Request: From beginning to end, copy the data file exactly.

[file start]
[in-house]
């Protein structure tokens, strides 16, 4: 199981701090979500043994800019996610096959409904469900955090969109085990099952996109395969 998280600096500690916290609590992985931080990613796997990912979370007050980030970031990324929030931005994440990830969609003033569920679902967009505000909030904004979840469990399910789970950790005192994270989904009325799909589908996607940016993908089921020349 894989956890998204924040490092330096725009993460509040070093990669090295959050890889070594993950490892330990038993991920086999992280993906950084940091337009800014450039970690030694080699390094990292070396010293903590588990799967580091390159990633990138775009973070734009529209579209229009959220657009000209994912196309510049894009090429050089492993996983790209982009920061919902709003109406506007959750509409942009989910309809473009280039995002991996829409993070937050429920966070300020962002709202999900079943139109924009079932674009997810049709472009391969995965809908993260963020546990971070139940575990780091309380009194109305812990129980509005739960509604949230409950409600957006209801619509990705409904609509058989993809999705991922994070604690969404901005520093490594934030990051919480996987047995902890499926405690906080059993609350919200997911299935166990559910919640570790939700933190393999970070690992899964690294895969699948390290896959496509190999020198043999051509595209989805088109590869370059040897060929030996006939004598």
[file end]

[in-house]
């Protein structure tokens, strides 16, 4: 199981701090979500043994800019996610096959409904469900955090969109085990099952996109395969 998280600096500690916290609590992985931080990613796997990912979370007050980030970031990324929030931005994440990830969609003033569920679902967009505000909030904004979840469990399910789970950790005192994270989904009325799909589908996607940016993908089921020349 894989956890998204924040490092330096725009993460509040070093990669090295959050890889070594993950490892330990038993991920086999992280993906950084940091337009800014450039970690030694080699390094990292070396010293903590588990799967580091390159990633990138775009973070734009529209579209229009959220657009000209994912196309510049894009090429050089492993996983790209982009920061919902709003109406506007959750509409942009989910309809473009280039995002991996829409993070937050429920966070300020962002709202999900079943139109924009079932674009997810049709472009391969995965809908993260963020546990971070139940575990780091309380009194109305812990129980509005739960509604949230409950409600957006209801619509990705409904609509058989993809999705991922994070604690969404901005520093490594934030990051919480996987047995902890499926405690906080059993609350919200997911299935166990559910919640570790939700933190393999970070690992899964690294895969699948390290896959496509190999020198043999051509595209989805088109590869370059040897060929030996006939004598």